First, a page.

Motorola, Inc. v. AU Optronics Corporation et al

Filing 41

ORDER GRANTING DEFENDANTS' JOINT MOTION TO DISMISS (SI, COURT STAFF) (Filed on 6/28/2010)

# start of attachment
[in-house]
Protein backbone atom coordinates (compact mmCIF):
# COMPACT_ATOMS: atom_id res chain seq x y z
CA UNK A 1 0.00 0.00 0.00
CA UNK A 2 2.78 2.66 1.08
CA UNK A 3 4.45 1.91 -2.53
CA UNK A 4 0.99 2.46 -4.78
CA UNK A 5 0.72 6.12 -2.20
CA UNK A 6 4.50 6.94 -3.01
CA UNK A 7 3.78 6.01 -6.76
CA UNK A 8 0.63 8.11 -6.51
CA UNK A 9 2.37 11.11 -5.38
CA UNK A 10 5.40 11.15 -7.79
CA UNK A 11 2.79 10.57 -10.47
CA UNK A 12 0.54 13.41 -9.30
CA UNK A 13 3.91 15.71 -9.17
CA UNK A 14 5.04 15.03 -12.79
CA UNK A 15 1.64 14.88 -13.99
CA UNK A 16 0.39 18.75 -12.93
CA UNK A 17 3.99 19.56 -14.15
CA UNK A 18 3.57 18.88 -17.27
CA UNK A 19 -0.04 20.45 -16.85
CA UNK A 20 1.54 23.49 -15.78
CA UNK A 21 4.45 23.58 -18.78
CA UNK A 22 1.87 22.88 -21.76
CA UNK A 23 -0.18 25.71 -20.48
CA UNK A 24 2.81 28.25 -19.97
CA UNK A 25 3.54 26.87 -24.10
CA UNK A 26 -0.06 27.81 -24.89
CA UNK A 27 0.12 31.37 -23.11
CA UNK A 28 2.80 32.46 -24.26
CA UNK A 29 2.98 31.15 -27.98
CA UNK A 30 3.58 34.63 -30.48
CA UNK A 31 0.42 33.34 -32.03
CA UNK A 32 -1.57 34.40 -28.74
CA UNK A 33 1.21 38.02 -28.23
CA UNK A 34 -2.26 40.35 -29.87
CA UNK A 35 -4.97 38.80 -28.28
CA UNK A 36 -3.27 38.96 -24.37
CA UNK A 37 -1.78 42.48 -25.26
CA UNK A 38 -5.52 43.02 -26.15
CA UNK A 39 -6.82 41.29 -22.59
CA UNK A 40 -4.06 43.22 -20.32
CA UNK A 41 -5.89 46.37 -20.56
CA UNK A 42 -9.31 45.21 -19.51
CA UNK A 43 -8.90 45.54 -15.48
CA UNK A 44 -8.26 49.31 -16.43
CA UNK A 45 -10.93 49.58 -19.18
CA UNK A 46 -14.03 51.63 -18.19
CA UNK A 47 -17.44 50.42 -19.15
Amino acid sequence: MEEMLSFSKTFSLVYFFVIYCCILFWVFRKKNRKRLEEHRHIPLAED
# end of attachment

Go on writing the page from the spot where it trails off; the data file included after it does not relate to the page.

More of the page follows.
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1 2 3 4 5 6 7 8 9 10 United United States District Court For the Northern District of California 11 12 13 14 15 16 17 18 19 20 21 22 23 24 25 26 27 28 BACKGROUND On October 20, 2009, plaintiff Motorola, Inc. ("Motorola") filed an individual complaint in the Northern District of Illinois against numerous domestic and foreign defendants for violations of state and federal antitrust laws. Pursuant to the Judicial Panel on Multidistrict Litigation's April 20, 2007 transfer order consolidating pretrial proceedings for a number of actions and this Court's July 3, 2007 related case pretrial order #1, the case was designated as related to MDL No. 1827, M 07-1827, and transferred to this Court. The amended complaint, filed on January 29, 2010, alleges a global price-fixing conspiracy by IN RE: TFT-LCD (FLAT PANEL) ANTITRUST LITIGATION / This Order Relates To: MOTOROLA, INC, v. Plaintiff, No. M 07-1827 SI MDL. No. 1827 No. C 09-5840 SI ORDER GRANTING DEFENDANTS' JOINT MOTION TO DISMISS IN THE UNITED STATES DISTRICT COURT FOR THE NORTHERN DISTRICT OF CALIFORNIA AU OPTRONICS CORPORATION, et al., Defendants. / On June 23, 2010, the Court held a hearing on defendants' motion to dismiss the complaint. For the reasons set forth below, the Court GRANTS defendants' joint motion to dismiss and GRANTS plaintiff leave to amend the complaint. 1 2 3 4 5 6 7 8 9 10 United States District Court For the Northern District of California 11 12 13 14 15 16 17 18 19 20 21 22 23 24 25 26 27 28 suppliers of liquid crystal display (LCD) panels. Motorola is a provider of mobile wireless telecommunications services and sells mobile wireless devices and two-way radios; both of these products incorporate LCD panels. Amended Compl. 23, 25. Motorola brings suit based on its own purchases of LCD panels and products, as well as purchases made abroad by a number of Motorola subsidiaries that have assigned their claims to Motorola. Id. 24.1 Motorola brings this action to recover its damages for purchases made during the conspiracy period (1996-2006). The amended complaint alleges that "[D]efendants' and their co-conspirators' conspiracy raised the price of LCD Panels above the price that would have prevailed in a competitive market." Id. 6. Motorola alleges that during the conspiracy period, hundreds of millions of its products contained LCD panels. The complaint notes that a number of defendants have pled guilty to participating in an LCD panel pricefixing conspiracy, and that in their pleas, defendants Sharp and Epson specifically identified Motorola as a customer that was overcharged for LCD panels. Id. 4-5. The amended complaint also alleges that during the conspiracy period, [T]he domestic U.S. and worldwide purchasing process at Motorola was managed and overseen by a supply chain organization, including procurement and manufacturing teams, based in Motorola's northern Illinois operations. From its Illinois headquarters, Motorola directed and approved the prices and quantities of LCD Panels purchased throughout the world and incorporated into Motorola mobile wireless devices and twoway radios. These procurement and manufacturing teams based in the United States were also responsible for all phases of procurement of LCD panels, including at various times, evaluating, qualifying, and selecting LCD Panel suppliers, drafting requests for quotes for LCD Panels, negotiating agreements with LCD Panel suppliers, coordinating purchases of LCD Panels to meet worldwide production goals, overseeing quality control, and managing stocks of LCD Panels. Id. 25. "Motorola also negotiated LCD Panel prices with Defendants on behalf of its ODMs and EMS2 providers who assembled mobile devices for delivery to Motorola. The price of those LCD Panels was likewise artificially-elevated, causing damage to Motorola." Id. 26. Motorola's first claim for relief seeks treble damages and injunctive relief under Section 1 of the The Motorola subsidiaries that have assigned their claims to Motorola Inc. are Motorola Asia Limited, Motorola (China) Investment Limited, Hangzhou Motorola Cellular Equipment Co. Ltd., Motorola (China) Electronics Limited, Motorola Electronics Pte. Ltd., and Motorola Trading Center Pte. Ltd. Id. 1, 24. The amended complaint states that "ODM" means any original design manufacturer of an LCD Product, and "EMS provider" means any electronics manufacturing services provider of an LCD Product. Id. 21-22. 2 2 1 1 2 3 4 5 6 7 8 9 10 United States District Court For the Northern District of California 11 12 13 14 15 16 17 18 19 20 21 22 23 24 25 26 27 28 Sherman Act, and Sections 4 and 16 of the Clayton Act. The second claim for relief seeks treble damages under California's Cartwright Act. "In the alternative," to the federal and Cartwright Act claims, the third claim for relief alleges violations of the Illinois Antitrust Act. Id. 179. "In the further alternative" to the first three claims, the fourth claim for relief alleges claims under California's Unfair Competition Law, as well as the antitrust, consumer protection, unfair trade and deceptive practices laws of thirteen other states, the District of Columbia, and Puerto Rico. Id. 187. LEGAL STANDARDS I. Federal Rule of Civil Procedure 12(b)(1) Federal Rule of Civil Procedure 12(b)(1) allows a party to challenge a federal court's jurisdiction over the subject matter of the complaint. As the party invoking the jurisdiction of the federal court, the plaintiff bears the burden of establishing that the court has the requisite subject matter jurisdiction to grant the relief requested. See Kokkonen v. Guardian Life Ins. Co. of America, 511 U.S. 375, 376-78 (1994) (citation omitted). A complaint will be dismissed if, looking at the complaint as a whole, it appears to lack federal jurisdiction either "facially" or "factually." Thornhill Publishing Co., Inc. v. General Tel. & Elecs. Corp., 594 F.2d 730, 733 (9th Cir. 1979). When the complaint is challenged for lack of subject matter jurisdiction on its face, all material allegations in the complaint will be taken as true and construed in the light most favorable to the plaintiff. NL Indus. v. Kaplan, 792 F.2d 896, 898 (9th Cir. 1986). II. Federal Rule of Civil Procedure 12(b)(6) Under Federal Rule of Civil Procedure 12(b)(6), a district court must dismiss a complaint if it fails to state a claim upon which relief can be granted. To survive a Rule 12(b)(6) motion to dismiss, the plaintiff must allege "enough facts to state a claim to relief that is plausible on its face." Bell Atl. Corp. v. Twombly, 550 U.S. 544, 570 (2007). This "facial plausibility" standard requires the plaintiff to allege facts that add up to "more than a sheer possibility that a defendant has acted unlawfully." Ashcroft v. Iqbal, 129 S. Ct. 1937, 1949 (2009). While courts do not require "heightened fact pleading of specifics," a plaintiff must allege facts sufficient to "raise a right to relief above the speculative 3 1 2 3 4 5 6 7 8 9 10 United States District Court For the Northern District of California 11 12 13 14 15 16 17 18 19 20 21 22 23 24 25 26 27 28 level." Twombly, 550 U.S. at 544, 555. In deciding whether the plaintiff has stated a claim upon which relief can be granted, the court must assume that the plaintiff's allegations are true and must draw all reasonable inferences in the plaintiff's favor. See Usher v. City of Los Angeles, 828 F.2d 556, 561 (9th Cir. 1987). However, the court is not required to accept as true "allegations that are merely conclusory, unwarranted deductions of fact, or unreasonable inferences." In re Gilead Scis. Sec. Litig., 536 F.3d 1049, 1055 (9th Cir. 2008). If the Court dismisses the complaint, it must then decide whether to grant leave to amend. The Ninth Circuit has "repeatedly held that a district court should grant leave to amend even if no request to amend the pleading was made, unless it determines that the pleading could not possibly be cured by the allegation of other facts." Lopez v. Smith, 203 F.3d 1122, 1130 (9th Cir. 2000) (citations and internal quotation marks omitted). DISCUSSION I. Foreign Trade Antitrust Improvements Act (FTAIA) Defendants contend that the Court lacks subject matter jurisdiction over Motorola's claims to the extent they are based on foreign purchases of LCD panels and products. Motorola concedes that it cannot assert any claims based on the sale of LCD panels to Motorola subsidiaries abroad if the panels never entered the United States. What is in dispute is whether Motorola can seek to recover based on foreign-sold panels that were subsequently incorporated into Motorola products that Motorola and others but not defendants shipped to and sold in the United States. The Foreign Trade Antitrust Improvements Act, 15 U.S.C. 6a ("FTAIA"), enacted in 1982, amends the Sherman Act and "excludes from [its] reach much anti-competitive conduct that causes only foreign injury." F. Hoffman-LaRoche, Ltd. v. Empagran (Empagran I), 542 U.S. 155, 158 (2004). The FTAIA establishes a general rule that the Sherman Act "shall not apply to conduct involving trade or commerce (other than import trade or import commerce) with foreign nations." 15 U.S.C. 6a. The FTAIA then "provides an exception to this general rule, making the Sherman Act applicable if foreign conduct `(1) has a direct, substantial, and reasonably foreseeable effect on domestic commerce, and (2) such effect gives rise to a [Sherman Act] claim.'" In re Dynamic Random Access Memory (DRAM) 4 1 2 3 4 5 6 7 8 9 10 United States District Court For the Northern District of California 11 12 13 14 15 16 17 18 19 20 21 22 23 24 25 26 27 28 Antitrust Litig., 546 F.3d 981, 985 (9th Cir. 2008) (quoting Empagran I and 15 U.S.C. 6a). This exception is known as the "domestic injury exception" of the FTAIA. Id. The Supreme Court has explained that the FTAIA, initially lays down a general rule placing all (nonimport) activity involving foreign commerce outside the Sherman Act's reach. It then brings such conduct back within the Sherman Act's reach provided that the conduct both (1) sufficiently affects American commerce, i.e., it has a "direct, substantial, and reasonably foreseeable effect" on American domestic, import or (certain) export commerce, and (2) has an effect of a kind that antitrust law considers harmful, i.e., the "effect" must "giv[e] rise to a [Sherman Act] claim." Empagran I, 542 U.S. at 162 (quoting 15 U.S.C. 6a, emphasis in original). Empagran I involved vitamin sellers around the world that agreed to fix prices, leading to higher vitamin prices in the United States and independently leading to higher vitamin prices in other countries such as Ecuador. Empagran I, 542 U.S. at 159. The Supreme Court held that "a purchaser in the United States could bring a Sherman Act claim under the FTAIA based on domestic injury, but a purchaser in Ecuador could not bring a Sherman Act claim based on foreign harm." Id. "[O]ur courts have long held that application of our antitrust laws to foreign anticompetitive conduct is nonetheless reasonable, and hence consistent with principles of prescriptive comity, insofar as they reflect a legislative effort to redress domestic antitrust injury that foreign anticompetitive injury has caused." Id. at 165 (emphasis in original). A. Imports Motorola first asserts that the products at issue are "imports" that are not subject to the FTAIA. The FTAIA establishes a general rule that the Sherman Act "shall not apply to conduct involving trade or commerce (other than import trade or import commerce) with foreign nations." 15 U.S.C. 6a. In other words, Sherman Act claims based on "imports" are not barred by the FTAIA. "The Foreign Trade Antitrust Improvements Act does not define the term `import,' but the term generally denotes a product (or perhaps a service) has been brought into the United States from abroad." Turicentro, S.A. v. American Airlines Inc., 303 F.3d 293, 303 (3d Cir. 2002). Motorola contends that the relevant inquiry to determine whether something is an "import" is not whether defendants directly imported price-fixed goods into the United States, but "whether 5 1 2 3 4 5 6 7 8 9 10 United States District Court For the Northern District of California 11 12 13 14 15 16 17 18 19 20 21 22 23 24 25 26 27 28 Defendants' price-fixed goods were imported into the United States as they intended." Opposition at 12:15-16. Motorola primarily relies on In re Air Cargo Shipping Services Antitrust Litigation, Case No. 06-cv-1775(JG) (VVP), 2008 WL 5958061 (E.D.N.Y. Sept. 26, 2008) (Report and Recommendation). In that case, the plaintiffs alleged that domestic and foreign airlines conspired to price-fix airfreight shipping services. In analyzing whether the plaintiffs' price-fixing claims were permitted under the Sherman Act, the Air Cargo court first identified the relevant conduct. Id. at *12-13. Noting that "`[t]he relevant inquiry is whether the conduct of the defendants not the plaintiffs involves import trade or commerce,'" the court found that the relevant conduct was "defendants' global conspiracy to fix the prices charged for the service of transporting air cargo from abroad into the United States." Id. at *13 (quoting Kruman v. Christie's Intern. PLC, 284 F.3d 384, 395 (2d Cir. 2002)). Second, the court concluded that the relevant conduct constituted "import commerce" because "the conspiracy alleged targeted the transportation of goods by airfreight, a primary vehicle of modern import commerce. . . . It follows that conduct directed at fixing the cost of airfreight necessarily affects the commerce in the goods transported by airfreight. The inseparable connection between airfreight and the commerce in imported goods is sufficient to draw the conclusion that the defendants' price-fixing conduct targeting such a primary channel of import trade and commerce `involves import trade or import commerce' within the meaning of the FTAIA." Id. at *14. Here, the relevant conduct is defendants' alleged price-fixing of LCD panels, which were sold both in the United States and abroad. Unlike Air Cargo, however, there is no "inseparable connection" between foreign-purchased LCD panels or products containing LCD panels, and import commerce. A number of courts have held that the FTAIA's "import commerce" exclusion applies only where the defendants are directly involved in the importation of goods or services into the United States. In Turicentro, foreign travel agent plaintiffs sued an airline trade association and United States airline members, alleging that the defendants conspired to lower their sales commissions. The plaintiffs argued that the defendants "imported" their travel agent services for the purposes of selling airline tickets. Turicentro, 303 F.3d at 303. The Third Circuit held that the defendants' conduct did not involve "import commerce" because "Defendants did not directly bring items or services into the United States." Id. 6 1 2 3 4 5 6 7 8 9 10 United States District Court For the Northern District of California 11 12 13 14 15 16 17 18 19 20 21 22 23 24 25 26 27 28 The court reasoned: The alleged conspiracy in this case was directed at commission rates paid to foreign travel agents based outside the United States. That some of the services plaintiffs offered were purchased by United States customers is not dispositive under this inquiry. Defendants were allegedly involved only in unlawfully setting extra-territorial commission rates. Their actions did not directly increase or reduce imports into the United States. Id. Similarly, in Animal Science Products, Inc. v. China National Metals & Minerals Import & Export Corporation, __ F. Supp. 2d __, No. CIV. 05-4376 (GEB), 2010 WL 1324918 (D.N.J. Apr. 1, 2010), a third party intermediary purchased the defendants' goods overseas, resold them to the plaintiffs in the United States, and assigned its rights to the plaintiffs. Id. at *27-28. In analyzing the plaintiffs' argument that the goods were "imports," the court stated that "the term `importer' employed in the introductory language of the FTAIA would be best read as referring to the `main force' behind the physical movement of goods to the United States; such inquiry is, by definition, unamenable to any hard-and-fast rule and must be resolved on a case-by-case basis." Id. at *33. The court held that if the defendants were not the importers, and the actual importers were various intermediaries and endconsumers, the goods were not "imports" under the FTAIA. Id. at *36.3 "The dispositive inquiry is whether the conduct of the defendants, not plaintiffs, involves `import trade or commerce.'" Turicentro, 303 F.3d at 303. Motorola does not allege that the foreign-purchased products were imported into the United States by defendants; to the contrary, the complaint alleges that the foreign-purchased products were brought to the United States by Motorola affiliates. Although Motorola argues that defendants "intended" for the foreign-purchased LCD panels and products to be brought to the United States, Motorola has not cited any authority adopting such an expansive definition of "import." In the Court's view, a definition that depends on intent would be difficult to apply. Moreover, given the global nature of the economy, defining "imports" as goods that foreign companies "intended" to ultimately make their way into the United States for resale would potentially sweep in much conduct excluded by the FTAIA. In Air Cargo, there was a factual question as to whether some of the defendants were the actual importers of the goods, and thus the court granted the plaintiffs leave to amend the complaint. Id. at *42. 7 3 1 2 3 4 5 6 7 8 9 10 United States District Court For the Northern District of California 11 12 13 14 15 16 17 18 19 20 21 22 23 24 25 26 27 28 Motorola also relies on the definition of "import trade" contained in the Tariff Act of 1930. That statute defines "import trade" as including "[t]he importation into the United States, the sale for importation [into the United States], or the sale within the United States after importation" of infringing products. 19 U.S.C. 1337(a)(1)(B)-(E). In addition, Motorola argues that various defendants in this case have embraced a broad definition of "importation" in civil patent lawsuits brought in federal court. However, neither the Tariff Act's definition of "import trade" nor positions that defendants have taken in unrelated litigation arising under different statutes is relevant to evaluating whether a good is an "import" under the FTAIA. Motorola has not made factual allegations sufficient to claim that its foreign purchases represent "imports" excepted from the FTAIA. B. Domestic injury exception Alternatively, Motorola argues that its foreign purchases fall under the "domestic injury" exception to the FTAIA. Under this exception, foreign conduct is actionable if it "(1) has a `direct, substantial, and reasonably foreseeable effect' on domestic commerce, and (2) `such effect gives rise to a [Sherman Act] claim.'" Empagran I, 542 U.S. at 159 (quoting 6a) (alteration in Empagran I ). In situations like this one, where a global price-fixing conspiracy is alleged to have affected prices both in the United States and abroad, courts have held that "the `gives rise to' language of 6a . . . requires a plaintiff to establish a direct or proximate causal relationship" between the alleged anticompetitive effects in the United States and the plaintiff's alleged foreign injury. In re Dynamic Random Access Memory (DRAM) Antitrust Litigation, 546 F.3d 981, 987-88 (9th Cir. 2008) (relying on Empagran S.A. v. F. Hoffmann-LaRoche, Ltd. (Empagran II), 417 F.3d 1267, 1271 n.5 (D.C. Cir. 2005)). Motorola argues that defendants' conduct has a "direct, substantial, and reasonably foreseeable effect" on domestic commerce because defendants sold millions of price-fixed LCD panels to Motorola, knowing and intending that a significant portion of those panels would be incorporated into Motorola mobile wireless devices destined for import into, and sale and use in, the United States. Motorola relies on allegations such as the following: "The activities of defendants and their co-conspirators, as described herein, involved U.S. import trade or commerce and/or were within the flow of, were intended 8 1 2 3 4 5 6 7 8 9 10 United States District Court For the Northern District of California 11 12 13 14 15 16 17 18 19 20 21 22 23 24 25 26 27 28 to, and did have a direct, substantial and reasonably foreseeable effect on U.S. domestic and import trade or commerce. In particular, defendants' and their co-conspirators' conspiracy directly and substantially affected the price of LCD Panels and products which contained LCD Panels (`LCD Products') purchased in the United States. These effects give rise to Motorola's antitrust claims." Amended Compl. 15. While defendants dispute whether Motorola's allegations meet the first prong of the "domestic injury" exception, they also argue that the Court need not even address that question because Motorola has failed to plead facts sufficient to show, under the second prong of the exception, that any such domestic effects "gave rise to" Motorola's Sherman Act claims based on foreign purchases. The Ninth Circuit has held that the "gives rise to" language of 6a of the FTAIA requires a plaintiff to establish proximate cause between the alleged anticompetitive effects in the United States and the plaintiff's foreign injury, where foreign purchases are alleged. DRAM, 546 F.3d at 987-88. In DRAM, a British computer manufacturer, Centerprise, sued American and foreign manufacturers and sellers of DRAM. Centerprise claimed that the domestic effect of the defendants' anti-competitive behavior higher DRAM prices in the United States gave rise to its foreign injury of having to pay higher DRAM prices abroad because the defendants could not have raised prices worldwide and maintained their global pricefixing arrangement without fixing the DRAM prices in the United States. Id. at 984. The district court held that Centerprise had sufficiently alleged that the defendants' conduct had a "direct, substantial and reasonably foreseeable" effect on U.S. domestic commerce, but had not sufficiently alleged that such domestic effect gave rise to Centerprise's foreign injury. The Ninth Circuit affirmed: The defendants' conspiracy may have fixed prices in the United States and abroad, and maintaining higher U.S. prices might have been necessary to sustain higher prices globally, but Centerprise has not shown that the higher U.S. prices proximately caused its foreign injury of having to pay higher prices abroad. Other actors or forces may have affected the foreign prices. In particular, that the conspiracy had effects in the United States and abroad does not show that the effect in the United States, rather than the overall price-fixing conspiracy itself, proximately caused the effect abroad. Id. at 988. The Ninth Circuit also held that a "direct correlation between prices does not establish a sufficient causal relationship." Id. at 989-90 (citing Empagran II at 1271 n.5, and In re Monosodium Glutamate Antitrust Litig., 477 F.3d 535, 539-40 (8th Cir. 2007), for proposition that proximate cause is not met by allegations that "there was a single global price kept in equipoise by the maintenance of 9 1 2 3 4 5 6 7 8 9 10 United States District Court For the Northern District of California 11 12 13 14 15 16 17 18 19 20 21 22 23 24 25 26 27 28 super-competitive prices in the U.S. market"). Defendants argue that Motorola has not alleged how any domestic effects caused its foreign injuries. Defendants also argue that the alleged effects on import commerce could not have proximately caused the alleged foreign injuries as a matter of law. Defendants contend that Motorola's foreign injuries occurred when the panels were purchased abroad, before Motorola imported those panels (as contained in finished products) into the United States. Defendants argue that no foreign injury could be caused by something that occurred after that injury was allegedly suffered. See In re Hydrogen Peroxide Antitrust Litig., __ F. Supp. 2d __, Civil Action No. 05-666,, MDL Docket No. 1682, 2010 WL 1388183, at *3 (E.D. Pa. Mar. 31, 2010) (the "FTAIA imposes a two-step dance, first with one foot (the domestic effects) and then with the other (the foreign antitrust injury). We hold that under the FTAIA the domestic effects must occur first and then proximately cause the foreign antitrust claim."). The Court agrees with defendants that the amended complaint does not allege any facts showing how Motorola's foreign injuries were proximately caused by any domestic effects of defendants' conduct.4 Similar to the complaint in DRAM, Motorola's complaint generally alleges that defendants engaged in a "global conspiracy" that impacted "global prices" and that Motorola's foreign affiliates "suffered injury as a result of defendants' antitrust violations." Amended Compl. 2, 24, 27. Under DRAM, these allegations fall far short of alleging that the domestic effect of defendants' conduct gave rise to Motorola's foreign injuries. Motorola also relies on defendants' criminal pleas; however, these criminal pleas, which admit to criminal antitrust violations in the Northern District, have no bearing on whether the domestic effects of defendants' conduct caused Motorola's foreign injuries. Accordingly, the Court GRANTS defendants' motion to dismiss Motorola's foreign injury claims, with leave to amend.5 The Court finds it unnecessary to resolve whether Motorola has sufficiently alleged a domestic effect. In addition, in light of the dismissal of the federal claims based on foreign-sold products, the Court does not address the parties' arguments about whether Motorola's claims based on foreign-sold panels contained in finished products that it purchased from intermediary non-party manufacturers should be dismissed because they are barred by the indirect purchaser standing doctrine. In light of the Court's dismissal of the federal claims based on foreign purchases, as well as the dismissal of the state claims for failure to plead contacts sufficient to meet Due Process, the Court does not separately address defendants' arguments that the Court lacks jurisdiction over Motorola's 10 5 4 1 2 3 4 5 6 7 8 9 10 United States District Court For the Northern District of California 11 12 13 14 15 16 17 18 19 20 21 22 23 24 25 26 27 28 II. Contacts with states/due process Defendants move to dismiss all of Motorola's state law claims on the ground that the complaint does not allege sufficient contacts between the respective states and Motorola's claims to satisfy Due Process. In particular, defendants argue that Motorola's failure to allege that it bought the products at issue in California, or in any of the other states whose laws it seeks to invoke, requires dismissal of the state law claims. Defendants rely on several cases in which courts have dismissed state antitrust claims, either for lack of standing or on due process grounds, where the plaintiffs did not allege that they purchased price-fixed products in those states. See, e.g., Pecover v. Electronic Arts Inc., 633 F. Supp. 2d 976, 984 (N.D. Cal. 2009) (dismissing antitrust claims under laws of 18 states in which plaintiffs did not purchase products); In re Graphics Processing Units Antitrust Litig. ("GPU"), 527 F. Supp. 2d 1011, 1027-29 (N.D. Cal. 2007) (dismissing for lack of standing antitrust claims under laws of states in which plaintiffs did not purchase products, and striking all references to a nationwide class under California law because extraterritorial application of California law would violate due process). Defendants also argue that Motorola does not explain why or under what circumstances the Court would apply, "in the alternative" to federal law and the Cartwright Act, the Illinois statute, or "in the further alternative," the laws of the numerous other states. To decide whether the application of a particular State's law comports with the Due Process Clause, the Court must examine "the contacts of the State, whose law [is to be] applied, with the parties and with the occurrence or transaction giving rise to the litigation." Allstate Ins. Co. v. Hague, 449 U.S. 302, 308 (1981) (emphasis added); see also Phillips Petroleum v. Shutts, 472 U.S. 797, 821-22 (1985) (Due Process requires a "significant contact or significant aggregation of contacts" between the plaintiff's claims and the state at issue). In a price-fixing case, the relevant "occurrence or transaction" is the plaintiff's purchase of an allegedly price-fixed good. See GPU, 527 F. Supp. 2d at 1028-29. With regard to California, Motorola contends6 that the application of California law comports foreign injury claims under state law. Motorola incorporates by reference the arguments made by AT&T in opposition to defendants' motion to dismiss AT&T's state law claims on the same Due Process grounds. Accordingly, this order discusses AT&T's arguments as if they were advanced by Motorola in the first instance. However, as 11 6 1 2 3 4 5 6 7 8 9 10 United States District Court For the Northern District of California 11 12 13 14 15 16 17 18 19 20 21 22 23 24 25 26 27 28 with Due Process because defendants did business in California, and certain defendants maintained offices and/or sales agents in California. However, these allegations do not provide a link between Motorola's claims that it purchased price-fixed products and California. Motorola also relies on various defendants' plea agreements, which state that "acts in furtherance of this conspiracy were carried out in the Northern District of California." The plea agreements state that the "acts in furtherance" of the conspiracy were sales of TFT-LCD panels and products to customers within the Northern District. See, e.g., Plea Agreement at 4, United States v. LG Display Co., (Docket No. 14 in CR 08-803). However, the fact that some defendants have admitted to selling price-fixed goods to customers in this District does not establish the requisite connection with California because those plea agreements do not state, nor has Motorola alleged, that any defendants sold products to Motorola in California. In addition, Motorola argues that there is a sufficient nexus between its claims and all of the various state laws because it conducts a substantial amount of business in each of the states. Again, however, the fact that Motorola has a presence in the various states does not establish a link between Motorola's antitrust claims and the States. Motorola also argues that it expects that defendants will assert, as a defense under the various state laws, that Motorola passed-on the alleged overcharges when it sold the finished products to end consumers. Motorola does not cite any authority for the proposition that Due Process can be satisfied by the location of a plaintiff's resale of a product. The Court agrees that in order to invoke the various state laws at issue, Motorola must be able to allege that " the occurrence or transaction giving rise to the litigation" which is Motorola's purchase of allegedly price-fixed goods occurred in the various states. Allstate Ins. Co., 449 U.S. at 308. The Court GRANTS defendants' motion to dismiss all of the state law claims and GRANTS Motorola leave to amend the complaint to allege contacts with each State here, purchases of price-fixed goods in order to satisfy Due Process. In addition, if Motorola decides to plead claims "in the alternative" or "further alternative" in the amended complaint, Motorola shall explain under what circumstances Motorola would pursue the alternative claims. defendants' note, some of AT&T's arguments such as the fact that one of the AT&T plaintiffs is headquartered in California do not apply to Motorola. 12 1 2 3 4 5 6 7 8 9 10 United States District Court For the Northern District of California 11 12 13 14 15 16 17 18 19 20 21 22 23 24 25 26 27 28 III. Allegations regarding non-TFT technology The amended complaint alleges that the conspiracy had the effect of "raising, fixing, maintaining, and/or stabilizing the prices of" LCD panels that utilized three different technologies: TFT panels, color super-twist nematic ("CSTN") panels, and monochrome super-twist nematic ("MSTN") panels. Amended Compl. 19. The amended complaint's factual allegations regarding a price-fixing conspiracy all relate to TFT-LCD panels, and there are no allegations specifically regarding price-fixing CSTN-LCD or MSTN-LCD panels. Defendants contend that Motorola has not alleged any facts to support its assertion that the alleged conspiracy encompassed LCD panels using CSTN or MSTN technology. These two super-twist nematic panel technologies (also referred to as "STN" or "passive matrix") are older technologies with slower response times than TFT-LCD panels (referred to as "active matrix"). Defendants contend that Motorola does not support its broader conspiracy claims with any factual allegations that are separately and specifically directed to STN panels. Defendants also note that neither the class cases nor the DOJ's investigation into the LCD industry have alleged any price-fixing conspiracy related to STN LCD panels. In response, Motorola adopts the entire argument set forth by AT&T in its opposition to defendants' joint motion to dismiss the same allegations of a broader conspiracy in AT&T's amended complaint. Opposition at 22:6-9. As such, Motorola responds that the complaint satisfies Twombly because in light of the admitted conspiracy to fix the price of TFT-LCD panels, it is plausible that defendants also conspired to fix the prices of STN-LCD panels because these panels are close substitutes for TFT-LCD panels. Motorola also cites information, not contained in the complaint, in support of its assertion that STN-LCD panels are close substitutes for TFT-LCD panels. See Docket No. 51 in 094997 (Murray Decl. Ex. 7). In reviewing a motion to dismiss, however, the Court cannot consider information that is not contained in the complaint. See Cervantes v. City of San Diego, 5 F.3d 1273, 1274 (9th Cir. 1993). Motorola also relies on cases in which courts have held that an admitted conspiracy to fix the price of one product makes plausible the allegation that the same defendants also conspired to fix the price of a related product. See, e.g., In re High Fructose Corn Syrup Antitrust Litig., 295 F.3d 651, 661 13 1 2 3 4 5 6 7 8 9 10 United States District Court For the Northern District of California 11 12 13 14 15 16 17 18 19 20 21 22 23 24 25 26 27 28 (7th Cir. 2002); In re SRAM Antitrust Litig., 580 F. Supp. 2d 896, 903 (N.D. Cal. 2008); In re Chocolate Confectionary Antitrust Litig. 602 F. Supp. 2d 538, 576-77 (M.D. Pa. 2009). However, as defendants note, in these cases there were specific factual allegations to support the conspiracy claims with respect to the specific products or markets at issue, in addition to allegations concerning guilty pleas with respect to the other products or markets. For example, in SRAM the complaint contained allegations about the susceptibility of the SRAM market to collusion, as well as specific communications between the defendants about the price and demand for SRAM. 580 F. Supp. 2d at 902. Judge Wilken held that the plaintiffs could rely on the guilty pleas entered by numerous defendants in the DRAM litigation because "the same actors associated with certain Defendants were responsible for marketing both SRAM and DRAM." Id. at 903. However, Judge Wilken also noted that "[a]lthough the allegations regarding the DRAM guilty pleas are not sufficient to support Plaintiffs' claims standing on their own, they do support an inference of a conspiracy in the SRAM industry." Id.; see also In re High Fructose Corn Syrup Antitrust Litigation, 295 F.3d at 661 (reversing summary judgment in favor of defendants where plaintiffs adduced evidence of agreement to fix prices of high fructose corn syrup, as well as admission by one defendant that it fixed prices on two related products during overlapping time period); In re Chocolate Confectionary Antitrust Litig., 602 F. Supp. 2d at 551-52, 557 (allegations of price-fixing in Canadian chocolate market supported allegations of price-fixing in U.S. chocolate market where plaintiffs alleged specific anticompetitive conduct in U.S. as well as integration of the two markets). "To state a claim under Section 1 of the Sherman Act, . . . claimants must plead not just ultimate facts (such as a conspiracy), but evidentiary facts which if true, will prove" a conspiracy. Kendall v. VISA U.S.A. Inc., 518 F.3d 1042, 1047 (9th Cir. 2008). Here, the amended complaint does not contain any specific factual allegations that defendants conspired to fix prices of STN-LCD panels, and the Court cannot infer the existence of such an expanded conspiracy based solely on allegations of price-fixing in the TFT-LCD market. GRANTS plaintiff leave to amend. The Court GRANTS defendants' motion to dismiss and 14 1 2 3 4 5 6 7 8 9 10 United States District Court For the Northern District of California 11 12 13 14 15 16 17 18 19 20 21 22 23 24 25 26 27 28 Dated: June 28, 2010 IT IS SO ORDERED. CONCLUSION For the foregoing reasons, the Court hereby GRANTS defendants' joint motion to dismiss and GRANTS Motorola leave to amend the complaint. (Docket No. 26 in C 09-5840 SI, and Docket No. 1560 in M 07-1827 SI). The amended complaint shall be filed no later than July 23, 2010. SUSAN ILLSTON United States District Judge 15